A new study commissioned by T&E has suggested that current thinking about the fuel consumption of vehicles has left out an important element – the impact of fuel efficiency standards on the price of oil. The report could change the way governments, politicians and the EU views the pricing of transport.
Editorial by Bill Hemmings, T&E Policy Officer
It's a sad reflection of how little we have now come to expect from EU attempts to tackle the environmental impact of aviation that we are this month celebrating the miniscule victory of having got the Commission to publish a report.
The highly controversial German scheme that offers incentives to scrap an old car and buy a new one is proving so popular that the government has freed up more money to extend the scheme.
The Dutch government is abandoning the aviation ticket tax it introduced last July.
The current fashion among Europe’s politicians seems to be providing financial incentives to scrap old cars and replace them with new ones. It is being dressed up as an environmental measure, despite evidence that it can do more harm than good, and in Germany it has led to two absurd developments.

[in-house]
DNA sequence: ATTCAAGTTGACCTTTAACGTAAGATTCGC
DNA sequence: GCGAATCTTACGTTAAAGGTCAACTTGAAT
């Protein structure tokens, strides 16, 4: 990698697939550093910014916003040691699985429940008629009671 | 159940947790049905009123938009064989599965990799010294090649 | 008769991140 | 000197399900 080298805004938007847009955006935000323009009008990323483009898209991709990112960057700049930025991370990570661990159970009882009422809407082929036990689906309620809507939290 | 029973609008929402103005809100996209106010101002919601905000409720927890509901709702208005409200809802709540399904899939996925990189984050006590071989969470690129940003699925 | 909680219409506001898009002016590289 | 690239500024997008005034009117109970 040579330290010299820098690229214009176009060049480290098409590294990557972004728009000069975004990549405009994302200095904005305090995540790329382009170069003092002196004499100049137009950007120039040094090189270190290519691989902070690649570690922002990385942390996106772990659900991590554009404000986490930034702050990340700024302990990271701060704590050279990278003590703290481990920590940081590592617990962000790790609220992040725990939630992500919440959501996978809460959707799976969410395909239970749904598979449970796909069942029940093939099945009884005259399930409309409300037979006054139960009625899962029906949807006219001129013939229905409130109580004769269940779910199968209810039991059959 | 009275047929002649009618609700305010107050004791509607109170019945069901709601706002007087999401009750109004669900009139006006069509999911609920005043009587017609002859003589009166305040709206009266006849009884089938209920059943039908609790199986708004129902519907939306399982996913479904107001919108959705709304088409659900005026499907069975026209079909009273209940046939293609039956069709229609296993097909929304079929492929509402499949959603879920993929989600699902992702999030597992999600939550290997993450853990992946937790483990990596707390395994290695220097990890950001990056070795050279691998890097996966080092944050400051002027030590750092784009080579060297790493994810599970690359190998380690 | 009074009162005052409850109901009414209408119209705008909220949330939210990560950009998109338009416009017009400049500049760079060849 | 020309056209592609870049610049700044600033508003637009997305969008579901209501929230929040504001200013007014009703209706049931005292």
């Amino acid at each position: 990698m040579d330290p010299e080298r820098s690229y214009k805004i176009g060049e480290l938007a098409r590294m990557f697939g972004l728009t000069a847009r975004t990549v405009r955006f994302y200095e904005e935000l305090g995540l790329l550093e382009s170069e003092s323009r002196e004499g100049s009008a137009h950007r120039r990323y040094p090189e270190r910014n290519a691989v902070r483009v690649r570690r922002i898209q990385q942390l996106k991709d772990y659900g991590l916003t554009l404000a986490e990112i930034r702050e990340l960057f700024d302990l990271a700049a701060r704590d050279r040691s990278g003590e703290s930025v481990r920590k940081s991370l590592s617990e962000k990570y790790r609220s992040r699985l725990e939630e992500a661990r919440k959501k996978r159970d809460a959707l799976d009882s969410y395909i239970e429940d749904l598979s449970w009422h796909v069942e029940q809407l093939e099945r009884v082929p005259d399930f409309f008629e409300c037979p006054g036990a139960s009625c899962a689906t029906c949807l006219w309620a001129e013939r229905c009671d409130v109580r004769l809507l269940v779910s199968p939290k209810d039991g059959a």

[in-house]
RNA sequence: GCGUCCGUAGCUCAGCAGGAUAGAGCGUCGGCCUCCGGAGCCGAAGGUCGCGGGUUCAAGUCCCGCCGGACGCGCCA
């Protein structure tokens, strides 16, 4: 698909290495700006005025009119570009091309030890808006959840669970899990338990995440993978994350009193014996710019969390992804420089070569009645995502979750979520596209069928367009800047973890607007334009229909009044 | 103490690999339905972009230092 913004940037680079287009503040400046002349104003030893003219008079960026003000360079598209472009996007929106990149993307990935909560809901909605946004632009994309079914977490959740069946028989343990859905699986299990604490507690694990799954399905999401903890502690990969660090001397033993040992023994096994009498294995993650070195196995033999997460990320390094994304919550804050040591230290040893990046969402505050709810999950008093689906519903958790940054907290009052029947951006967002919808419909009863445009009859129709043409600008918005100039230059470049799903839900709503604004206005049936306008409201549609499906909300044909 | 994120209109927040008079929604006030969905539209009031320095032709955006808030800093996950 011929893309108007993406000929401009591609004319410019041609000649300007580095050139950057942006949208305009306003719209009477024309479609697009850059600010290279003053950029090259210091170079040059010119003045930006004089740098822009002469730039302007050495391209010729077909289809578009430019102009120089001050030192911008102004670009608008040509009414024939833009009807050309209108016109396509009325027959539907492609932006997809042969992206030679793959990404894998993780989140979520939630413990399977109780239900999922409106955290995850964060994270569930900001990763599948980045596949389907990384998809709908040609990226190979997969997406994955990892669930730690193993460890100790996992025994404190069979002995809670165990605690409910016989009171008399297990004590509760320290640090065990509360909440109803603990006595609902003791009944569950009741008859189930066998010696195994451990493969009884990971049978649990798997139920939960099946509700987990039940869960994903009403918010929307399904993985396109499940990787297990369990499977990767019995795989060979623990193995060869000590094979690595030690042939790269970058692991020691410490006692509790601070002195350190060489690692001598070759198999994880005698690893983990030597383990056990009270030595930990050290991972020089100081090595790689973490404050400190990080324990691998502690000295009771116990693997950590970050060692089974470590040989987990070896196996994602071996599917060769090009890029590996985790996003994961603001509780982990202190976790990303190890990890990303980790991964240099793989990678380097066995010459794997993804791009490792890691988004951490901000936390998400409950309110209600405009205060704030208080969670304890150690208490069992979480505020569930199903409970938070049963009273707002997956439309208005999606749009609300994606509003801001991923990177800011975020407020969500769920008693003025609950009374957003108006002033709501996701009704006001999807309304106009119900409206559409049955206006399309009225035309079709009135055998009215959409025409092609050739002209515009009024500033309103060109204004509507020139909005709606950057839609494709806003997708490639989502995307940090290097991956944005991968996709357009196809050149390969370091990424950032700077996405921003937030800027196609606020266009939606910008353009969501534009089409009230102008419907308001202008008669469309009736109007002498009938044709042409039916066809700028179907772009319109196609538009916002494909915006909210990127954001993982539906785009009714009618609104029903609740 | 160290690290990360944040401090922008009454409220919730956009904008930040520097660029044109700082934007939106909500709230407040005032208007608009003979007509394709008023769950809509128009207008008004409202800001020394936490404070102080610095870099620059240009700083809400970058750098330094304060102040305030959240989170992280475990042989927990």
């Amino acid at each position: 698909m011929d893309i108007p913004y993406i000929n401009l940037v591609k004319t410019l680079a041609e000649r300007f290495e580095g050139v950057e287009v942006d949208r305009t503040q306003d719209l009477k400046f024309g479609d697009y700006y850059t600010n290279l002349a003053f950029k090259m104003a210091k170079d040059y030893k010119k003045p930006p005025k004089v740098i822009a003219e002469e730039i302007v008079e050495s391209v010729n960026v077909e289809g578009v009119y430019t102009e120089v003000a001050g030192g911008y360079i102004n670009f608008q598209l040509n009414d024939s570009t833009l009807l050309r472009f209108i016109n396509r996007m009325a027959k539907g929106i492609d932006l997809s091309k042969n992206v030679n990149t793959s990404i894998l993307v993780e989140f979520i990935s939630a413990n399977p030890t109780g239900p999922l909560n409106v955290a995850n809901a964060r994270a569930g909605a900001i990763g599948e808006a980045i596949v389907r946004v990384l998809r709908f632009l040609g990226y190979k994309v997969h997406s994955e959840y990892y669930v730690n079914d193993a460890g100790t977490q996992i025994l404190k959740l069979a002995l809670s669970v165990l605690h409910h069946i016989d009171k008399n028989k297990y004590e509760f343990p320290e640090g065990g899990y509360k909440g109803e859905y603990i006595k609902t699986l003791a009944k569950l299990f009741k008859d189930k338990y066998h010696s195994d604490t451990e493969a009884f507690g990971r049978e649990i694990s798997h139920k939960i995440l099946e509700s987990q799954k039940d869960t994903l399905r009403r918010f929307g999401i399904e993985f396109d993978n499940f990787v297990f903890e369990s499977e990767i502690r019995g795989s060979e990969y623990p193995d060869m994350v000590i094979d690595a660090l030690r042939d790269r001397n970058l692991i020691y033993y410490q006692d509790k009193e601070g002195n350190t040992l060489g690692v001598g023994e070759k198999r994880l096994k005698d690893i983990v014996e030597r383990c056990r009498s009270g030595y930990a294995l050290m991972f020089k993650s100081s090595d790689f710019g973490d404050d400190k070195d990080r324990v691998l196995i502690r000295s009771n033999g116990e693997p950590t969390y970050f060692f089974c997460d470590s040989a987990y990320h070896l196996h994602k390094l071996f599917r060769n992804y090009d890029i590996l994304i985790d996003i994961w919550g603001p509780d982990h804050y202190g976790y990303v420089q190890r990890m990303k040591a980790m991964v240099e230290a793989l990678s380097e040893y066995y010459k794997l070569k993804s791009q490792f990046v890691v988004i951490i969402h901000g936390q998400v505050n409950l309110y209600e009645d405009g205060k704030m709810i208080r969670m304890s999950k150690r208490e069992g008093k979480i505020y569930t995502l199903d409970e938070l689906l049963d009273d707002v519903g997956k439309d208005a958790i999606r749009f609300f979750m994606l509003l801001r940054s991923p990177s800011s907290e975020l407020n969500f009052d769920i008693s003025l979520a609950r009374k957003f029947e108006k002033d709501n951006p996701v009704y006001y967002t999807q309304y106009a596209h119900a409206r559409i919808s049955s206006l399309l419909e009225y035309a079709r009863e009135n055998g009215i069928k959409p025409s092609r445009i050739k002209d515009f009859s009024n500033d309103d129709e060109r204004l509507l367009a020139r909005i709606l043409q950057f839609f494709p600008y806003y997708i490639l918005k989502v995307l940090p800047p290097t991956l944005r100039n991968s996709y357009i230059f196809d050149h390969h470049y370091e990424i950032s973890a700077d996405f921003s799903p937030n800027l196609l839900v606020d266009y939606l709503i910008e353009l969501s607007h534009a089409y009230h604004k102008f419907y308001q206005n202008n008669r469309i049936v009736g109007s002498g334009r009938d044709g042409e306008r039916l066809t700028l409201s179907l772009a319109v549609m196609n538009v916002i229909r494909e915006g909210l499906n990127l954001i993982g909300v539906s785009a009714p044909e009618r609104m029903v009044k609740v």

The principle of charging heavy vehicles for the ‘external costs’ they cause has been approved by MEPs in their response to the Commission’s proposed revision of the Eurovignette directive, but confusion still surrounds details of how member states can charge for the costs of congestion.
EU economics ministers have asked the Commission to coordinate ‘vehicle scrapping schemes’ – taxpayer-funded payments to people who replace an old car with a new one. The schemes are being touted as environment-friendly, but T&E disputes this.
The city of Nottingham has asked the British transport ministry to approve a scheme to tax companies with more than 10 car parking spaces for employees.
The Commission has threatened legal action against Greece, Italy, Spain and Portugal for failing to put EU legislation on road charging into their national laws.
Lorries cause vastly more environmental damage and congestion than their share of Europe’s road vehicles leads people to believe, according to a report for T&E that has been published as the EU debates a controversial revision of the Eurovignette directive.